to be reliable and with a good performance.But at the end you ask yourself if undertaking
this ordeal was really necessary. Our answer is yes! Xml is the future.
It is the future like Java was the future only a few years ago: perhaps
Java has been a failure but its main concept was so compelling that Microsoft
has reinvented it with .Net. To illustrate this point we would like to speak about another xml dialect discovered doing this work, SVG(Scalable Vector Graphics).
SVG is very interesting in our application because it can replace completely
the Java client! For this reason we are investigating its use.
How does it work? The servlet instead of sending the data will send a complete
image of the tracker with the data in the SVG format. This image can be
read by a Web browser (with an appropriate plugin) and has all the code to
allow the user to interact with the image including zooming,selection, etc...
Yes Xml is the future.
We had to convert an existing interactive graphics application from C++ and Qt to
Java : this was ,as you would imagine, very,very easy.
- We had to reimplement in Java the tracker object mode already implemented
in C++ : after we learned the trick of writing in XML our tracker object
model and using Castor to build the classes implementing it, it was really
a question of hours.Nothing to do with the months spent with C++.
- We had to write a servlet and deploy it with Tomcat : this proved to be
difficult if not very difficult. A servlet is not easy as an applet and if you
think so you are for some big surprise. Developing web applications in Java
is a lot more difficult that developing them for example in PHP.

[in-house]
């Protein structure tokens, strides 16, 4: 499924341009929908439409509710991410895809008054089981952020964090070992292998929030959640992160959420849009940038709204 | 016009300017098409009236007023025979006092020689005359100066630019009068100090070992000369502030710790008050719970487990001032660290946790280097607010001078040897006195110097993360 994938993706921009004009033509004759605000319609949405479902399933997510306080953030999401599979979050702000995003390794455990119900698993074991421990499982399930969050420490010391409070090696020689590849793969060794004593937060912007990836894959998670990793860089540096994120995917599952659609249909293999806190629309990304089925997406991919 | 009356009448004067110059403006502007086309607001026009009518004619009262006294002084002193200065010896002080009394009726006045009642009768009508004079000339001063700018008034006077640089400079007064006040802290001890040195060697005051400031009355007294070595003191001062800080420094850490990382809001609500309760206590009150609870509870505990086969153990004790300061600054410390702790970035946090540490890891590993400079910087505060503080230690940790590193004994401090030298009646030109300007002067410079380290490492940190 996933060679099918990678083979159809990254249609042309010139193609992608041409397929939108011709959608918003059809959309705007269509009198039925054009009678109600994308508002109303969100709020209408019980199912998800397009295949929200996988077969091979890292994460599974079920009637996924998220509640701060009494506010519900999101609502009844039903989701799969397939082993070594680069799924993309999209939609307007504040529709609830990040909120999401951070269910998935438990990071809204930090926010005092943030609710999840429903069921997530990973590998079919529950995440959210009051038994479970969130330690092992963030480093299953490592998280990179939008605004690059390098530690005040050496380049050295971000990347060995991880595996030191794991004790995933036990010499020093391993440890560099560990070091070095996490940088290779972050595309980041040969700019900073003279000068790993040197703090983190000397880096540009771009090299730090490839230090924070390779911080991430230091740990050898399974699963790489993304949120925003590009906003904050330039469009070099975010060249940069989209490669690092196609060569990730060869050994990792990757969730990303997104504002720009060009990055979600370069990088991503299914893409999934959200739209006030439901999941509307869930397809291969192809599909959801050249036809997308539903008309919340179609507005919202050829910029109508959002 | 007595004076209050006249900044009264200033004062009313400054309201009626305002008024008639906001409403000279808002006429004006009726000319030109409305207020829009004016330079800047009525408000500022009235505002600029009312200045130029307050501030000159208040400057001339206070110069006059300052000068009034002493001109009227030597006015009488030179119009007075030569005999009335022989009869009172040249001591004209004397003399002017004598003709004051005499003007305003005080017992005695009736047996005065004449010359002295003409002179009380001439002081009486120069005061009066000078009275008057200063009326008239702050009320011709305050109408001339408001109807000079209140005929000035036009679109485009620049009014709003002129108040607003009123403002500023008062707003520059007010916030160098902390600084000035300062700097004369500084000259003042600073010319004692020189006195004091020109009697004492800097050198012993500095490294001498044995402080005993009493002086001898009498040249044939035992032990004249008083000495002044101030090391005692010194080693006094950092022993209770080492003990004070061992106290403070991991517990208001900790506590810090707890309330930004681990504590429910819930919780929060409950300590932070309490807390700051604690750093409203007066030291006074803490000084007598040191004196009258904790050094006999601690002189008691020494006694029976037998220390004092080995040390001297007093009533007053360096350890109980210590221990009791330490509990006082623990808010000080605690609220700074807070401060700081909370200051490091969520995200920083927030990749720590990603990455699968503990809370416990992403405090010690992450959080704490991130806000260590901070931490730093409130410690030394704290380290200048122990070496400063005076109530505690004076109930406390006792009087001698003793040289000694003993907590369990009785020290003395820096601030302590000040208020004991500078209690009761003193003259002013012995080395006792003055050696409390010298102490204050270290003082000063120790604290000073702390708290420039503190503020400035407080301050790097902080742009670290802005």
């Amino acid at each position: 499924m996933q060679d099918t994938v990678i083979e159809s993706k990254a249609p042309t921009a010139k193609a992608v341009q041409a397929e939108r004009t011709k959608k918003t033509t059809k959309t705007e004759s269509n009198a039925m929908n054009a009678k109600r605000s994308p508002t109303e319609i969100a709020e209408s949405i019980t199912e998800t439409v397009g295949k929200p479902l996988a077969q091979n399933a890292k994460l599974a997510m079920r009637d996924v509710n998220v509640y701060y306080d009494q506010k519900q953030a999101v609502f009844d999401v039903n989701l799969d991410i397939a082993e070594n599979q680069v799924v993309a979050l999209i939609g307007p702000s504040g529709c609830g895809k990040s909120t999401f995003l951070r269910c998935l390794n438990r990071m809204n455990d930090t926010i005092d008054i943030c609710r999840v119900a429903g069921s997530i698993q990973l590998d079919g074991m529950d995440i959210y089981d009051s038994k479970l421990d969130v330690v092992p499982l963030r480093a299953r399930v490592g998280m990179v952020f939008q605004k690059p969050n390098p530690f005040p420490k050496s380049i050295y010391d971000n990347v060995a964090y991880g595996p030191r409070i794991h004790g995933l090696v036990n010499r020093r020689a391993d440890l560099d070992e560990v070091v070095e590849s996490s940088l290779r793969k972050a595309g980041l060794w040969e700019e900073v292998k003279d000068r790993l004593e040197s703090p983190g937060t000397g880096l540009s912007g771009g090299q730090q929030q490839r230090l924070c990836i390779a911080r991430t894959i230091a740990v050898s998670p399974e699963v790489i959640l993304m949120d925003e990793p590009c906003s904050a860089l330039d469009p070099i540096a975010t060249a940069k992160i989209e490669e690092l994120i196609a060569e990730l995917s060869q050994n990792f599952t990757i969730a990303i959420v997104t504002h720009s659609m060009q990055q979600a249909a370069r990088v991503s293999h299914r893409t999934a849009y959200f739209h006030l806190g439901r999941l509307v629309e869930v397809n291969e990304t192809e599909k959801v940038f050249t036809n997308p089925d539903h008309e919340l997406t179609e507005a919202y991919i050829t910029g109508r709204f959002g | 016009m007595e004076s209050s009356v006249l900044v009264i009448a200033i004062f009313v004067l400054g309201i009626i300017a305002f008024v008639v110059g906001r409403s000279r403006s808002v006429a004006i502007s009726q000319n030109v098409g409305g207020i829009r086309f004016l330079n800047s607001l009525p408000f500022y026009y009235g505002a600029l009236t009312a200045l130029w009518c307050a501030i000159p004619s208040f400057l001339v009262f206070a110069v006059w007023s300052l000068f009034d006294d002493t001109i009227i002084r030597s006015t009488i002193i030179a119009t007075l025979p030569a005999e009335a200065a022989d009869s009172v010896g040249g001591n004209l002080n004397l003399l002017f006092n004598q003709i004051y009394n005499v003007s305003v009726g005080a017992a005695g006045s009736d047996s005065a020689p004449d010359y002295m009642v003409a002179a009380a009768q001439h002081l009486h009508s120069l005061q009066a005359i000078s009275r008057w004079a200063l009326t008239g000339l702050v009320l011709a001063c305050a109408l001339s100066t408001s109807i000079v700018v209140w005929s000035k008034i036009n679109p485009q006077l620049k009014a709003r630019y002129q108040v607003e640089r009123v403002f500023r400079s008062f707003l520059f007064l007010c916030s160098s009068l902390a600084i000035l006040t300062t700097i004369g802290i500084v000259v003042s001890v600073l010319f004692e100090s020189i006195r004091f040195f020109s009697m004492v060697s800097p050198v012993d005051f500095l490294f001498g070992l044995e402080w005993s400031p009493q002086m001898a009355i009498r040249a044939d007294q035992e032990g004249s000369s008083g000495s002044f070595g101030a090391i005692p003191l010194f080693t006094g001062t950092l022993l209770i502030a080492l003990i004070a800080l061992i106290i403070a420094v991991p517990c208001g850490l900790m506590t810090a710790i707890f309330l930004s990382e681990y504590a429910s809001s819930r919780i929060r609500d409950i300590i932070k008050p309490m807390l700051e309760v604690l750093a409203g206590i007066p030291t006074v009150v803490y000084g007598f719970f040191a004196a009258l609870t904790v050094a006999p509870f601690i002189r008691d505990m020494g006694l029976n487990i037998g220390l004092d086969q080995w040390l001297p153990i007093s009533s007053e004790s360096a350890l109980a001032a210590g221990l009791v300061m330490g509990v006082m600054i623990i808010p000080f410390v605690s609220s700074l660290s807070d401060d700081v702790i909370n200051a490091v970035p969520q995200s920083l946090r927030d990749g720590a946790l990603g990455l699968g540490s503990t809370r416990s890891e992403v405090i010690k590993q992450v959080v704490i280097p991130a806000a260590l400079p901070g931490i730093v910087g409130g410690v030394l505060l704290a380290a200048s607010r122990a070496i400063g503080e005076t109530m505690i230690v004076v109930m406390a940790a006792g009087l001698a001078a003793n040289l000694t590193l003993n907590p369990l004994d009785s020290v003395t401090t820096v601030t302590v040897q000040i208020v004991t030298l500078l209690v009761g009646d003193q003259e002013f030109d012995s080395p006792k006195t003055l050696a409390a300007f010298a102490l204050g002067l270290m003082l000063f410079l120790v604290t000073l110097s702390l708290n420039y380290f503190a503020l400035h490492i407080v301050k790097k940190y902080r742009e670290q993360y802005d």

A servlet container like Tomcat can work a lot better than PHP but only
in experts hands.
- We had to develop a Web service: this is really very difficult and we get stuck
on this for months. XML may look very simple but to use it in real life you
need to learn a plethora of xml languages and techniques: XML-Schema, SOAP,
WDSL, XSLT ,DOM,SAX,...
In addition to this the implementation of the Web service with Axis
proved to be rather tricky because we wanted to use Castor generated classes and the document style of web service.
Is monitoring a detector like CMS tracker feasible from Internet?
Yes. The results obtained are promising and indicate that an expert can have
a detailed update of the situation in the control in a few minutes.
The tracker map used as a convenient way to summarize monitoring data
about the tracker, is essential since it limits the amount of data that have
to travel between server and client.
But essential to the success of this schema is also the development by CMS of a standard Web and Grid interface to
its monitoring data. Developing our application we have found that the
access to construction data base was very easy because Oracle databases
have a standard Web interface. Instead the access to CMS event data
was very difficult because CMS has no Web interface defined and we had
to invent it from scratch by ,for example, defining a XML format of
CMS events.In our opininion , developing such standard Web interface, is
absolutely essential to CMS especially if it wants to fully exploit the
capabilities of the Grid. There are efforts going in this direction at least in the offline analysis environment: these are based on software like
the monitoring framework MonALISA and Clarens:it must be checked if they answer
to the requests made by Cms tracker online monitoring.
- Mennea,M.S; Regano,A; Zito,G. "CMS Tracker Visualisation" , CMS-NOTE-2004-009; Geneva : CERN,08Jun2004
- Events used by tmon
- http://www-106.ibm.com/developerworks/webservices/library/ws-castor/ : Create Web services using Apache Axis and Castor
- First draft of poster in pdf:
- poster in ppt format
- First draft of paper in pdf(in the Proceedings of IEEE NS Rome Oct.2004)
- Second draft of paper in pdf(Submitted to Transactions on Nuclear Science )